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Mount Diablo - Round Valley
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Big Bend
Size: 51 acres
Location: Marsh Creek

Big Bend is a 51 acre property that has a beautiful 3,100 foot section of Marsh Creek flowing through it. The creek is a critical source of water for wildlife in our mostly dry East Bay and habitat for threatened species like the California red-legged frog. We are working to restore the property’s lush oak woodlands and large floodplain for habitat and cover for wildlife. In the future, this parcel will likely connect to public lands in several directions. The acquisition of Big Bend is an example of how quickly we sometimes need to act to secure a property. It only took  five and a half weeks from board authorization to close.

This drought is a reminder that, despite the mountain’s quick recovery from the Morgan Fire and current display of wildflowers, ultimately we all need water.  That includes sources for water for wildlife which  are hard to come by in our warm dry climate.  But we have added another 3,100 feet to the total of protected creek with the purchase of our newest property Big Bend. Nearly a third of Marsh Creek's 30 miles have been protected, several of which are preserved on our properties. To learn more about our other Marsh Creek properties and our Marsh Creek protection strategy, click here.

The 51 acre property was named for its arcing section of Marsh Creek that will not only provide a water source for wildlife but also critical habitat for threatened species like the Western pond turtle and California red-legged frog which have already been confirmed on the site.  Beyond the creek lies diverse habitat from the floodplain up to blue oak wooded hills. The more types of habitat the land has, the more types of wildlife the land can support. But Big Bend is in transition right now.  The land is just beginning to reclaim its wildness after being the past location of a golf course and densely populated horse pasture.  A lot of the native plants have been cleared out.  Native plants provide food and shelter for wildlife so returning native plants and removing non-native plants that compete for resources are a major step in restoring natural lands.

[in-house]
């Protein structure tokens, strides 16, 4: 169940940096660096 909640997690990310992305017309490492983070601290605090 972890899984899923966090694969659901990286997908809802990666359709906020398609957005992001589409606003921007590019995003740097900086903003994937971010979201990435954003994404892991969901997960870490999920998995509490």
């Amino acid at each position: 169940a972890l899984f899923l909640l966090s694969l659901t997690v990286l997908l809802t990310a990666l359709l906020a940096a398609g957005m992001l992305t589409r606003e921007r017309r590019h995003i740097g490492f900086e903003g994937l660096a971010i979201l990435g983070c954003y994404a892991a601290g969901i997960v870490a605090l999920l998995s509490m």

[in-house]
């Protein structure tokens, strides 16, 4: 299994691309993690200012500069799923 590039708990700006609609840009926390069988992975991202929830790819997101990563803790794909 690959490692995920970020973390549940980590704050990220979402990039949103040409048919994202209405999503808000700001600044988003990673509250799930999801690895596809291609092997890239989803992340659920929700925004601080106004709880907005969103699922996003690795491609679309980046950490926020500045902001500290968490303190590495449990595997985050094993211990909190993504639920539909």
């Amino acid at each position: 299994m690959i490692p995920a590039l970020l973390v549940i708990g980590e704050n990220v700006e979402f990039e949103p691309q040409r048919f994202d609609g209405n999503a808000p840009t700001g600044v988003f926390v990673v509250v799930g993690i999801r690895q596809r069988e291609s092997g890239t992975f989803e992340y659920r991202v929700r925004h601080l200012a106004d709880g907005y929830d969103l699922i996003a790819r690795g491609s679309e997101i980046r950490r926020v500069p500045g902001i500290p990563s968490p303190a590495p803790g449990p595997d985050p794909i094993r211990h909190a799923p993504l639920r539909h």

Because of Big Bend’s history and diverse habitats, Save Mount Diablo says it has high potential to be restored to its natural native state.  The preservation of this property is a great example of why Save Mount Diablo’s work is even more critical today. “We were able to purchase Big Bend in a matter of weeks which allows us to move quickly to protect a property when the opportunity arises and care for the land until the time is right for an agency to bring it into their fold for long term protection and management ,” said Ron Brown Executive Director of Save Mount Diablo.

Until then, you can join Save Mount Diablo for a tour. Please see our Hike Calendar for upcoming dates and opportunities.Save Mount Diablo's properties are closed to the public except by guided tour.

Tilly the Rescued Western Pond Turtle
Tilly the rescued Western Pond Turtle before being released onto Save Mount Diablo's Big Bend property. by Sarah Bettelheim
She found herself in a swimming pool one afternoon in August.  She was injured, trapped and confused.

Tilly is a Western pond turtle, a Species of Special Concern due to extensive habitat loss. She was in rough shape; with multiple injuries and her dented shell was covered in orange spray paint. 

Luckily, she was found, nursed back to health and ready to be released back into the wild.  All the creeks and ponds they checked around Mount Diablo were dry. They called us to see if we had a place.

Because of your support, we had the perfect location: Big Bend, which we protected last year.  It has a big stretch of Marsh Creek and a pond still full of water where other Western pond turtles had been seen.  Big Bend may seem small at 51 acres but it's huge in resources that are important to Diablo's flora and fauna and to Tilly the turtle. She has a home now thanks to you!


Tilly the Rescued Western Pond Turtle released onto Save Mount Diablo's Big Bend property. by Sarah Bettelheim

  Credits | Legal StatementCopyright 2012 Save Mount Diablo. Designed by Alison Martin. Funded by Clif Bar.